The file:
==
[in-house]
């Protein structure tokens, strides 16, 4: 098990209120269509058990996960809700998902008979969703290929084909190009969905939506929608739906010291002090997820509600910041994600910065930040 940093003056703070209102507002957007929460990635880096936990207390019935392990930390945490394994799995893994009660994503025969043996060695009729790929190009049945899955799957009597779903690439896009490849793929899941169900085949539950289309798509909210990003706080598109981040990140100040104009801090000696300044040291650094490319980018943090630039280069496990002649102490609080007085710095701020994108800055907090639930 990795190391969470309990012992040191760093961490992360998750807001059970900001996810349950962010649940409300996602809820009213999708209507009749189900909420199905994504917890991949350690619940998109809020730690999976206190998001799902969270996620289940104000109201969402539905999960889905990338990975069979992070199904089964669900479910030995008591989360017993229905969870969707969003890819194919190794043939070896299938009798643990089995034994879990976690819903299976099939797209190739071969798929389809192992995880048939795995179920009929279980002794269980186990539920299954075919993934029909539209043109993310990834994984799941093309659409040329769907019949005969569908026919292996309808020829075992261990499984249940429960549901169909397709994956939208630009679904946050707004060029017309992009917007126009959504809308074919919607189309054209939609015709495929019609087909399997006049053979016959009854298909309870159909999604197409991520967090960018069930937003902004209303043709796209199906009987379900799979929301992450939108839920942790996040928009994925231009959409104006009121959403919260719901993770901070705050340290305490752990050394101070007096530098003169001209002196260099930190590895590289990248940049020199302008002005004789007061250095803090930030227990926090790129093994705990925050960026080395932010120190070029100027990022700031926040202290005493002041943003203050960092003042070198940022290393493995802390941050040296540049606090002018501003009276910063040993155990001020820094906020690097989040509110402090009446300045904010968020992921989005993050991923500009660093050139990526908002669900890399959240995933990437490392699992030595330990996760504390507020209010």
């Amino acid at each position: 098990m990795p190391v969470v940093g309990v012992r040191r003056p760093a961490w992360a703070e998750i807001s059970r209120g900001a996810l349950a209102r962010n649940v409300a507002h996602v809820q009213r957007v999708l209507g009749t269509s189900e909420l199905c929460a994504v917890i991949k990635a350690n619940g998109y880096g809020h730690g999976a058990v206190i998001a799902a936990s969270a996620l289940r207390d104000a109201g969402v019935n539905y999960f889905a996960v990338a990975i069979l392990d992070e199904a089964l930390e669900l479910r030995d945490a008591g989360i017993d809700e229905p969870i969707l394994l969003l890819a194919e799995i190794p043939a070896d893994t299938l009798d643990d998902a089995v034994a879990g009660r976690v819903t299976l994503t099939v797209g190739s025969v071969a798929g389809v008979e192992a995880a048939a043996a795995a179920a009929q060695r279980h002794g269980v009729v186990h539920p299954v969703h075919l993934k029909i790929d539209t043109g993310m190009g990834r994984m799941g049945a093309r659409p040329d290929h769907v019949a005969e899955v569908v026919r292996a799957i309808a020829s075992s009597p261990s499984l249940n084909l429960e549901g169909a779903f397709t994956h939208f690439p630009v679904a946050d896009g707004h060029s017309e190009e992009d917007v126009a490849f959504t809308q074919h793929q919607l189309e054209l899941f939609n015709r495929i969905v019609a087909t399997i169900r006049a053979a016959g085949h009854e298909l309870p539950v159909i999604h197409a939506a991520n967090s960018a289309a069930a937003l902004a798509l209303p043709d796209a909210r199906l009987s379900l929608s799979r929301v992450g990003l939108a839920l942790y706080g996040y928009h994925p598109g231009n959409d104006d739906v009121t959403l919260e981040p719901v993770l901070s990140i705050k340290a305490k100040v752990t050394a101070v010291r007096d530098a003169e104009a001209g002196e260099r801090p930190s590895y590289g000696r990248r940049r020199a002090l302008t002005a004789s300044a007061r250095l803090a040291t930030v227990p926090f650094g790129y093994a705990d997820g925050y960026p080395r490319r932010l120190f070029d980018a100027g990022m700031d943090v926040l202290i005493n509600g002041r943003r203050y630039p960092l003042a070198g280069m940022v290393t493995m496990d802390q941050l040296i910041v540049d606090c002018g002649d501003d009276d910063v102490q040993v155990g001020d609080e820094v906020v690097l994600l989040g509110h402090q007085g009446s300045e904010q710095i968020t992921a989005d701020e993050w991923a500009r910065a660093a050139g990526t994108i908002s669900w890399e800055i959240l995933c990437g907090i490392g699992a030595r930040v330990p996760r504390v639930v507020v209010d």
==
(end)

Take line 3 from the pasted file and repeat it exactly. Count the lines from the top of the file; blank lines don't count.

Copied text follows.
């Amino acid at each position: 098990m990795p190391v969470v940093g309990v012992r040191r003056p760093a961490w992360a703070e998750i807001s059970r209120g900001a996810l349950a209102r962010n649940v409300a507002h996602v809820q009213r957007v999708l209507g009749t269509s189900e909420l199905c929460a994504v917890i991949k990635a350690n619940g998109y880096g809020h730690g999976a058990v206190i998001a799902a936990s969270a996620l289940r207390d104000a109201g969402v019935n539905y999960f889905a996960v990338a990975i069979l392990d992070e199904a089964l930390e669900l479910r030995d945490a008591g989360i017993d809700e229905p969870i969707l394994l969003l890819a194919e799995i190794p043939a070896d893994t299938l009798d643990d998902a089995v034994a879990g009660r976690v819903t299976l994503t099939v797209g190739s025969v071969a798929g389809v008979e192992a995880a048939a043996a795995a179920a009929q060695r279980h002794g269980v009729v186990h539920p299954v969703h075919l993934k029909i790929d539209t043109g993310m190009g990834r994984m799941g049945a093309r659409p040329d290929h769907v019949a005969e899955v569908v026919r292996a799957i309808a020829s075992s009597p261990s499984l249940n084909l429960e549901g169909a779903f397709t994956h939208f690439p630009v679904a946050d896009g707004h060029s017309e190009e992009d917007v126009a490849f959504t809308q074919h793929q919607l189309e054209l899941f939609n015709r495929i969905v019609a087909t399997i169900r006049a053979a016959g085949h009854e298909l309870p539950v159909i999604h197409a939506a991520n967090s960018a289309a069930a937003l902004a798509l209303p043709d796209a909210r199906l009987s379900l929608s799979r929301v992450g990003l939108a839920l942790y706080g996040y928009h994925p598109g231009n959409d104006d739906v009121t959403l919260e981040p719901v993770l901070s990140i705050k340290a305490k100040v752990t050394a101070v010291r007096d530098a003169e104009a001209g002196e260099r801090p930190s590895y590289g000696r990248r940049r020199a002090l302008t002005a004789s300044a007061r250095l803090a040291t930030v227990p926090f650094g790129y093994a705990d997820g925050y960026p080395r490319r932010l120190f070029d980018a100027g990022m700031d943090v926040l202290i005493n509600g002041r943003r203050y630039p960092l003042a070198g280069m940022v290393t493995m496990d802390q941050l040296i910041v540049d606090c002018g002649d501003d009276d910063v102490q040993v155990g001020d609080e820094v906020v690097l994600l989040g509110h402090q007085g009446s300045e904010q710095i968020t992921a989005d701020e993050w991923a500009r910065a660093a050139g990526t994108i908002s669900w890399e800055i959240l995933c990437g907090i490392g699992a030595r930040v330990p996760r504390v639930v507020v209010d």